That growth project is the $14 billion S11D mine, which will add 90 million tonnes to the company's annual capacity as output ramps up. The mine will eventually enable Vale to produce 400 million to 450 million tonnes per year, which is a pretty big jump for a company that produced 346.1 million tonnes in 2015. Even better, cash costs of that mine will be 40% below those of its legacy mines, positioning the company as the low-cost leader in the industry. Because of that, Vale should generate tremendous cash flow in the future, likely enabling it to pay higher dividends.

Iron ore mine in the Pilbara of Western Australia.

Image source: Getty Images.

An iron giant and then some

Like Rio Tinto, BHP Billiton benefits from controlling several iron ore mines in Western Australia. That said, BHP is much more diversified since iron ore only contributed 42% of its underlying EBITDA in the back half of last year, while petroleum, copper, and coal each provided about 20% of underlying EBITDA. That diversification enabled the company to benefit from an improving iron more market as well as stronger demand for coal and copper. As a result, cash flow from operations jumped 46%, giving BHP Billiton the money to pay 150% more in dividends than it did in the prior period.

One of the drivers of that dividend increase is BHP Billiton's payout policy, which dictates that it return 50% of cash flow after maintenance capital to investors via dividends, with the rest allocated toward growth projects, share buybacks, debt reduction, and additional dividends. As a result of that policy, when cash flow rises so does the dividend.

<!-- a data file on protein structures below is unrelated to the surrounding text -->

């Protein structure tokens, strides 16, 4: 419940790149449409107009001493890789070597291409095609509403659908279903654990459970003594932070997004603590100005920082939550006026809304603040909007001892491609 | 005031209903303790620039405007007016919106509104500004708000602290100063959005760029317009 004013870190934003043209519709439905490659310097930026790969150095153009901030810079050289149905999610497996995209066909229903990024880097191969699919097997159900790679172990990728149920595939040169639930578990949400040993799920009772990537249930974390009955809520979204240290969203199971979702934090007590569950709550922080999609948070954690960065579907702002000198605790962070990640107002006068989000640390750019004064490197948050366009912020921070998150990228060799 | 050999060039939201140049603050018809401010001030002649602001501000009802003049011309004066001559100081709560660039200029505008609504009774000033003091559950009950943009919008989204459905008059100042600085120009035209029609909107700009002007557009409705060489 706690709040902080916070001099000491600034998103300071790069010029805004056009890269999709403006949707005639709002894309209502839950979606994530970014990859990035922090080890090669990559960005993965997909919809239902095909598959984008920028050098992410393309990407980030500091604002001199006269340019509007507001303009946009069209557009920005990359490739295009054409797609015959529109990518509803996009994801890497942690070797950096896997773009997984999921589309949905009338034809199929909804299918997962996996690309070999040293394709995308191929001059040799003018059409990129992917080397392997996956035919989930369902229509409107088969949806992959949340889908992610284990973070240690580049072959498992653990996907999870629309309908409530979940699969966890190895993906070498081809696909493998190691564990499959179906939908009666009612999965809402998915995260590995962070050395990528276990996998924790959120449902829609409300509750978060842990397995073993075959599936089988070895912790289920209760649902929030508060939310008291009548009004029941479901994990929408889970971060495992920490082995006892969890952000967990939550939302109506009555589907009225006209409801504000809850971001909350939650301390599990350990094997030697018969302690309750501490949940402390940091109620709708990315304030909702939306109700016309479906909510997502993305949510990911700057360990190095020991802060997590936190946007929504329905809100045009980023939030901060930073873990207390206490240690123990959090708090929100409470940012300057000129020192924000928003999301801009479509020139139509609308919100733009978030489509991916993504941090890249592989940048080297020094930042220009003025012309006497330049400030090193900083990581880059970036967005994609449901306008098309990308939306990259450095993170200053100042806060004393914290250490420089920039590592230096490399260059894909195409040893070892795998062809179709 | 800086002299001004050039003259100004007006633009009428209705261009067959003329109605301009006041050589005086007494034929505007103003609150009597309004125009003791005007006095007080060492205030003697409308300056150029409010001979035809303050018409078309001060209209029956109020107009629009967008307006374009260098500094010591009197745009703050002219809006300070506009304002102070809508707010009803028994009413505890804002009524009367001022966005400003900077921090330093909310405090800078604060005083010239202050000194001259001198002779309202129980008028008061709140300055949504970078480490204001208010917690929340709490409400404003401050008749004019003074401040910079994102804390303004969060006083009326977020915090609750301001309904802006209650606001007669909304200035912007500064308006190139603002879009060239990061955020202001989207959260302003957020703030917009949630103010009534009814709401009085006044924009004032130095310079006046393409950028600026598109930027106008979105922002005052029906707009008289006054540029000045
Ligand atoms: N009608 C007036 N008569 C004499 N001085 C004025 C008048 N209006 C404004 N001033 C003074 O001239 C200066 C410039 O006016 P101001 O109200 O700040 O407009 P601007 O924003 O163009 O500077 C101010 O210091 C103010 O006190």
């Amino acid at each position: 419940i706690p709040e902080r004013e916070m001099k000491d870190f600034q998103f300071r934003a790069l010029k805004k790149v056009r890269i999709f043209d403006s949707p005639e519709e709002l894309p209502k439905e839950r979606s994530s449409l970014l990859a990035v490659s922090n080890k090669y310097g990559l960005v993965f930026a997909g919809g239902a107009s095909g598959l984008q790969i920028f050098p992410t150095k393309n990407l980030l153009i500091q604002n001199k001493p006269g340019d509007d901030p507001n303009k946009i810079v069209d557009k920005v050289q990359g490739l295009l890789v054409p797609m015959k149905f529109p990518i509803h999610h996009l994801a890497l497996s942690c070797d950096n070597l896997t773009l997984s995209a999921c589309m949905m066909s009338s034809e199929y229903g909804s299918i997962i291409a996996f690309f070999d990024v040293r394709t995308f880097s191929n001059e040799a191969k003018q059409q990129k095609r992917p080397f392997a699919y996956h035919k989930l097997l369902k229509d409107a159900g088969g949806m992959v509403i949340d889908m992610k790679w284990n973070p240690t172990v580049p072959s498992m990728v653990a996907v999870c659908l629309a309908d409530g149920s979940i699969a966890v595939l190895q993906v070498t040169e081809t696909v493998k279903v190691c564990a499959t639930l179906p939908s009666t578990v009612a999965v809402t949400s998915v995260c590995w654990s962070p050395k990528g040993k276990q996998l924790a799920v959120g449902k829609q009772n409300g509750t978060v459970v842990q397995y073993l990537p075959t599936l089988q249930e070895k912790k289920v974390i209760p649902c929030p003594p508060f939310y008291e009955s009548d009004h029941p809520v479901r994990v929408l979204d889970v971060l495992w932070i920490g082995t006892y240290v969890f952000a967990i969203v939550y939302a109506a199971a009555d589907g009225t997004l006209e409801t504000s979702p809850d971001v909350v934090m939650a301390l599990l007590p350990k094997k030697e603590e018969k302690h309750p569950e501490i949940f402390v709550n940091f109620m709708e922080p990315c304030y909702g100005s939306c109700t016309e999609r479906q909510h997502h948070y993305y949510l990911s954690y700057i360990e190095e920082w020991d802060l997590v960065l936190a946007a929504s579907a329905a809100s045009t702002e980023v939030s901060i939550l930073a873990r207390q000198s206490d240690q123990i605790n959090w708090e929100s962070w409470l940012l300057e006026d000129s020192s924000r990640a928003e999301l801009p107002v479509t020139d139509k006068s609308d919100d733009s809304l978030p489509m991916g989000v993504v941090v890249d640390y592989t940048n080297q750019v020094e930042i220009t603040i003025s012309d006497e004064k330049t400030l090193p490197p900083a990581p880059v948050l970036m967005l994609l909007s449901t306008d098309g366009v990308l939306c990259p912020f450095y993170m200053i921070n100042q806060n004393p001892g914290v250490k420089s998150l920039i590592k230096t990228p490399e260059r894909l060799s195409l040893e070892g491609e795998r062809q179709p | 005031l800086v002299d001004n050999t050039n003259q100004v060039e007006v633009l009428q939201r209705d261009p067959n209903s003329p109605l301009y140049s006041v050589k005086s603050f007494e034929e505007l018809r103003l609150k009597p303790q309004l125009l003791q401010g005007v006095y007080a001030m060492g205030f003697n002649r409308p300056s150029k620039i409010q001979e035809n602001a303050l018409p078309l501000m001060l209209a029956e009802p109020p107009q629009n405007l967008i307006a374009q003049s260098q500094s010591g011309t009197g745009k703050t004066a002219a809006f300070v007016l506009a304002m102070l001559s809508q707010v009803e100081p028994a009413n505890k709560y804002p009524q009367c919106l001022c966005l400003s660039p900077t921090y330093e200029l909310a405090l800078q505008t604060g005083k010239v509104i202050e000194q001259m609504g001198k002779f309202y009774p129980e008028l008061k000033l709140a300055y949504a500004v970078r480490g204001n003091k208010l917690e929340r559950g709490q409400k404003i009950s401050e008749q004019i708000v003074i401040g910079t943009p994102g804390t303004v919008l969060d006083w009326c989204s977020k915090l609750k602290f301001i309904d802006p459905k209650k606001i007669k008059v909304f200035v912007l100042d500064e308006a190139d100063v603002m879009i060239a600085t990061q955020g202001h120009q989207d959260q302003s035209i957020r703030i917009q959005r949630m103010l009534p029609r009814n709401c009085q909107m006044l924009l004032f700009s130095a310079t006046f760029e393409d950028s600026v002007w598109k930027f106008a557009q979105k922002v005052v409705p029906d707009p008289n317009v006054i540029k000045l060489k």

While improving commodity prices will play a significant role in boosting earnings in the future, another driver will be growth projects. One such expansion is in its Western Australia iron ore business, where the company plans to boost annual capacity up to 290 million tonnes per year during 2019, which is a healthy increase from the 273.8 million tonnes produced in 2015. That future capacity increase, when combined with rising commodity prices, has the potential to fuel healthy dividend growth in the years ahead. 

Investor takeaway

Because iron ore is an essential component for steelmaking, it tends to be quite profitable. As a result, the largest global iron ore producers generate substantial cash flow, which gives them plenty of money to pay generous dividends to shareholders when prices are high. Further, these companies have a history of reinvesting their iron ore cash flows into high-return growth projects, which should push profits higher even if prices don't follow suit, increasing the likelihood that their dividends will rise over time. 

Matt DiLallo owns shares of BHP Billiton. The Motley Fool owns shares of Vale S.A. The Motley Fool has a disclosure policy.